The Fog Of War: Mcnamara And The Vietnam War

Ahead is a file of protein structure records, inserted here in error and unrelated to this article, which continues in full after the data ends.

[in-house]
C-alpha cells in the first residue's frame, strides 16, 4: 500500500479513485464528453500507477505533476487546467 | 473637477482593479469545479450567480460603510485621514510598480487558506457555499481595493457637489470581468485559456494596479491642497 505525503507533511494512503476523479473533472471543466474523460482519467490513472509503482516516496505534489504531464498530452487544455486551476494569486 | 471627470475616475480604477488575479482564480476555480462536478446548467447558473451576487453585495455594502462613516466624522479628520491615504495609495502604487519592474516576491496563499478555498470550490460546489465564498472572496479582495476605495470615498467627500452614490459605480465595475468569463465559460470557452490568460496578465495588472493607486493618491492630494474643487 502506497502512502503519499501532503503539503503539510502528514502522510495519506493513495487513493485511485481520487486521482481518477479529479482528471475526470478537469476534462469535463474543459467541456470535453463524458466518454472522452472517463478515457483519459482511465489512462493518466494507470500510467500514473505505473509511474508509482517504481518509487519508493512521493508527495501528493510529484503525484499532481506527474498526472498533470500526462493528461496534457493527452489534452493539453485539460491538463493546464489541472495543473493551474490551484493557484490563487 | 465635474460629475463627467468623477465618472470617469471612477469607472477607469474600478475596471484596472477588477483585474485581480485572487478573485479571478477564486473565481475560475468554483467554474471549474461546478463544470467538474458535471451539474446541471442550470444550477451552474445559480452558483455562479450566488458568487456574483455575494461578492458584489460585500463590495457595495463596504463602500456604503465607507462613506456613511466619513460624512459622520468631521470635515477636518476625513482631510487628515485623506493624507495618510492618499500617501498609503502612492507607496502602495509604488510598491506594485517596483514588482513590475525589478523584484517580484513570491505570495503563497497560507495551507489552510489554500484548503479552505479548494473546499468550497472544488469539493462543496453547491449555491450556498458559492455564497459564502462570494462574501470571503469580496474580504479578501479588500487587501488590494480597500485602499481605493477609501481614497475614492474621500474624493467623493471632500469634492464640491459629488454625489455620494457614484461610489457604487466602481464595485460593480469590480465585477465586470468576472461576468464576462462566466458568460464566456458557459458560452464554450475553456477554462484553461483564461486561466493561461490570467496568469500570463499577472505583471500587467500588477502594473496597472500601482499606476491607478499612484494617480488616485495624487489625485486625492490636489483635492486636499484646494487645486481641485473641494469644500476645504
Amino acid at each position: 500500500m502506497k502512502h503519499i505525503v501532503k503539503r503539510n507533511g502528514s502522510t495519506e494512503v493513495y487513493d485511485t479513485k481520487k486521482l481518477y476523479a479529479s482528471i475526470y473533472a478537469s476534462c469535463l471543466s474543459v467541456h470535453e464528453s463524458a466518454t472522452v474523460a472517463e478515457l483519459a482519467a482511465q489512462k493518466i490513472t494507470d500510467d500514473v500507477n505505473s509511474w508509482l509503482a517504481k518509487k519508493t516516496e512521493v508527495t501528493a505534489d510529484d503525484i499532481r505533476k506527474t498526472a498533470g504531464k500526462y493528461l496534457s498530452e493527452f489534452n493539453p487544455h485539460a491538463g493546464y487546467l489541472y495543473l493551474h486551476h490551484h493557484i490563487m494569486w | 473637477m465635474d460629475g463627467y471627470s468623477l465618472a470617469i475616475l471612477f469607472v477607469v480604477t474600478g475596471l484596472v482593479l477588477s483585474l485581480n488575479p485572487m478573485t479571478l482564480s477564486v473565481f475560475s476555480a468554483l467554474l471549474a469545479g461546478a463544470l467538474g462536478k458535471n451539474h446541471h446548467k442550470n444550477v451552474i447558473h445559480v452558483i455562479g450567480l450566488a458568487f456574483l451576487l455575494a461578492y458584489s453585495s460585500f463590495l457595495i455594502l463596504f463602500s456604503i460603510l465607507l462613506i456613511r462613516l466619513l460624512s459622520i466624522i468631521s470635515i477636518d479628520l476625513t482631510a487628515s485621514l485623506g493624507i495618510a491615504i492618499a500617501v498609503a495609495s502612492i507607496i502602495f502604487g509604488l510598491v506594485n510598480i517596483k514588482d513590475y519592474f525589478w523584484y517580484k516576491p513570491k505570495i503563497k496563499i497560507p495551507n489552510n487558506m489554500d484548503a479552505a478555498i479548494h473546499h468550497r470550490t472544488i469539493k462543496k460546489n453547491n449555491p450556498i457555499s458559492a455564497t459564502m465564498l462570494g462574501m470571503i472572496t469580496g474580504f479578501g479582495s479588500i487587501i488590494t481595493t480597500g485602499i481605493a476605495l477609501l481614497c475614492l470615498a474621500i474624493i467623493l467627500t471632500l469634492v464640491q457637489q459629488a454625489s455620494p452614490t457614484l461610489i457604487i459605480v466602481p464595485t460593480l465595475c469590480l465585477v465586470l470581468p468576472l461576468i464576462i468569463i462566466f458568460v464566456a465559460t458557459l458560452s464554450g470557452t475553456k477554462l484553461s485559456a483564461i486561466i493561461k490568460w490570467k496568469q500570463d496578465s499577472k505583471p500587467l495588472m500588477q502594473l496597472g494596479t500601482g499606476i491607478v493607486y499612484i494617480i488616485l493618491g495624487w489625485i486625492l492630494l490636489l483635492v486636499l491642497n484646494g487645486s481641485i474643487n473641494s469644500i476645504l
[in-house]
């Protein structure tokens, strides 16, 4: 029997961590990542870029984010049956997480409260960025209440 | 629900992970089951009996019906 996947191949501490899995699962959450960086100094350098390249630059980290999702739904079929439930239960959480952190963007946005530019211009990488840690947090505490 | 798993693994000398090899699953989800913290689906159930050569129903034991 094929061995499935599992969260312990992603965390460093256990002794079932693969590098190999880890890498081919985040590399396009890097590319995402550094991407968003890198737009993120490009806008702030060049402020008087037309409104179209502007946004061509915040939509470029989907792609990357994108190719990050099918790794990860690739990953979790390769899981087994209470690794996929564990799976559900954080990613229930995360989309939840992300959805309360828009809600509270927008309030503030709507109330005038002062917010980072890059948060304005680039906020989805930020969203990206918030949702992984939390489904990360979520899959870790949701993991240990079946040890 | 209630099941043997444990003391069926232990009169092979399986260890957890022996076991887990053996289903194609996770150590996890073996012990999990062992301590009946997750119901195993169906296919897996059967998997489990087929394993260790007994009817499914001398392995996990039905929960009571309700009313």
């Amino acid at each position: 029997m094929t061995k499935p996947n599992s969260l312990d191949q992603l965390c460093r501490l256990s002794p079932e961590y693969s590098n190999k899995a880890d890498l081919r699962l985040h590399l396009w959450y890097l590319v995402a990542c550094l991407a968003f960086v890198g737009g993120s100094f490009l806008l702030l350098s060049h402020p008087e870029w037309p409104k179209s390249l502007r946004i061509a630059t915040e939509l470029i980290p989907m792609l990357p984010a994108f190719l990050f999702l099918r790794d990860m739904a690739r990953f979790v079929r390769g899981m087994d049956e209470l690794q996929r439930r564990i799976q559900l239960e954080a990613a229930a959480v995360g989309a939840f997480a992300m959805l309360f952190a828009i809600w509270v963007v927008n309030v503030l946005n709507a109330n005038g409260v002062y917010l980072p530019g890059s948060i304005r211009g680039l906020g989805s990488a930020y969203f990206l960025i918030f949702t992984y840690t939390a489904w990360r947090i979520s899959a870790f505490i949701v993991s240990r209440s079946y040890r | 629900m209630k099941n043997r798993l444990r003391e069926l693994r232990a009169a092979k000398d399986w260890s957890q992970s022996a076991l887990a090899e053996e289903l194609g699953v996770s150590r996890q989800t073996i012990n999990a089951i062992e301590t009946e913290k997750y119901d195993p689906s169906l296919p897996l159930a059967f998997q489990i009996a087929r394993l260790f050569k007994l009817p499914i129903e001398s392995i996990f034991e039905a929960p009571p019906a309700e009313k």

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The Fog of War: McNamara and the Vietnam War The Fog of War is a documentary film directed by Errol Morris about former secretary of defense, Robert McNamara. The term fog of war most nearly means that it is unclear what one should do in certain circumstances. This confusion is demonstrated multiple times with McNamara in this documentary. This film covers all of McNamara’s war experiences from the end of World War I to the war in Vietnam. Robert McNamara should definitely take a large portion of responsibility for the Vietnam War but should also be thanked in a sense from where we can learn from his failures. McNamara is commonly known as a war criminal for having tried to win a war that was impossible to win. The war in Vietnam began with McNamara and John F. Kennedy and escalated by Lyndon B. Johnson who for the most part micro managed the entire war. Kennedy and McNamara wanted to control Vietnam because they were scared China would take over Vietnam and turn it communist and if that were to happen it was believed that all the other countries around Vietnam would fall under communist rule. The consequences and the lives lost in the Vietnam War classify as bad judgment by the masterminds of it. McNamara and all the others involved were clueless about Vietnam; all they thought they had to do was use their military superiority in the correct way to keep communism from spreading. The most crucial mistake McNamara made was when he had doubts about the United State’s possibilities of actually winning the war and did nothing about it. He did not want to argue to John F. Kennedy and Lyndon B. Johnson that we should have withdrew from Vietnam. By doing this, more cities were destroyed, approximately 58,000 dead American causalities, and countless more Vietnamese. Through McNamara’s mistakes as Secretary of Defense, we will hopefully be able to
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